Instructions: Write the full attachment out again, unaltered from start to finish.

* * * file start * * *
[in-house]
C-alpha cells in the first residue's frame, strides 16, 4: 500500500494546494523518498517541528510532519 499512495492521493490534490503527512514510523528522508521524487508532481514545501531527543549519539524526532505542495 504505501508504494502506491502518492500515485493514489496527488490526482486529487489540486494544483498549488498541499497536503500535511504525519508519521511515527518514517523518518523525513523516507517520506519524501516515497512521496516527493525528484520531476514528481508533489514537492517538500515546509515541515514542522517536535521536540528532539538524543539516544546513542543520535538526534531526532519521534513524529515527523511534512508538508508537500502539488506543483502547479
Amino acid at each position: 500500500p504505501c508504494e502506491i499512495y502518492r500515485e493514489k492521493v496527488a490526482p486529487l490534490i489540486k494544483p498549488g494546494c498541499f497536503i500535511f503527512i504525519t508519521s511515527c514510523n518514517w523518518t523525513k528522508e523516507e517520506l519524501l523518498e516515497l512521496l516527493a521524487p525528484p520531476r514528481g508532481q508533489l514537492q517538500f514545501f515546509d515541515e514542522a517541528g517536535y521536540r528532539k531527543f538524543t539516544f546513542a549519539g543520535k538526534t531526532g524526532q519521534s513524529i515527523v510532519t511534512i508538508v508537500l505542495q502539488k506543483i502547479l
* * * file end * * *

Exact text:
[in-house]
C-alpha cells in the first residue's frame, strides 16, 4: 500500500494546494523518498517541528510532519 499512495492521493490534490503527512514510523528522508521524487508532481514545501531527543549519539524526532505542495 504505501508504494502506491502518492500515485493514489496527488490526482486529487489540486494544483498549488498541499497536503500535511504525519508519521511515527518514517523518518523525513523516507517520506519524501516515497512521496516527493525528484520531476514528481508533489514537492517538500515546509515541515514542522517536535521536540528532539538524543539516544546513542543520535538526534531526532519521534513524529515527523511534512508538508508537500502539488506543483502547479
Amino acid at each position: 500500500p504505501c508504494e502506491i499512495y502518492r500515485e493514489k492521493v496527488a490526482p486529487l490534490i489540486k494544483p498549488g494546494c498541499f497536503i500535511f503527512i504525519t508519521s511515527c514510523n518514517w523518518t523525513k528522508e523516507e517520506l519524501l523518498e516515497l512521496l516527493a521524487p525528484p520531476r514528481g508532481q508533489l514537492q517538500f514545501f515546509d515541515e514542522a517541528g517536535y521536540r528532539k531527543f538524543t539516544f546513542a549519539g543520535k538526534t531526532g524526532q519521534s513524529i515527523v510532519t511534512i508538508v508537500l505542495q502539488k506543483i502547479l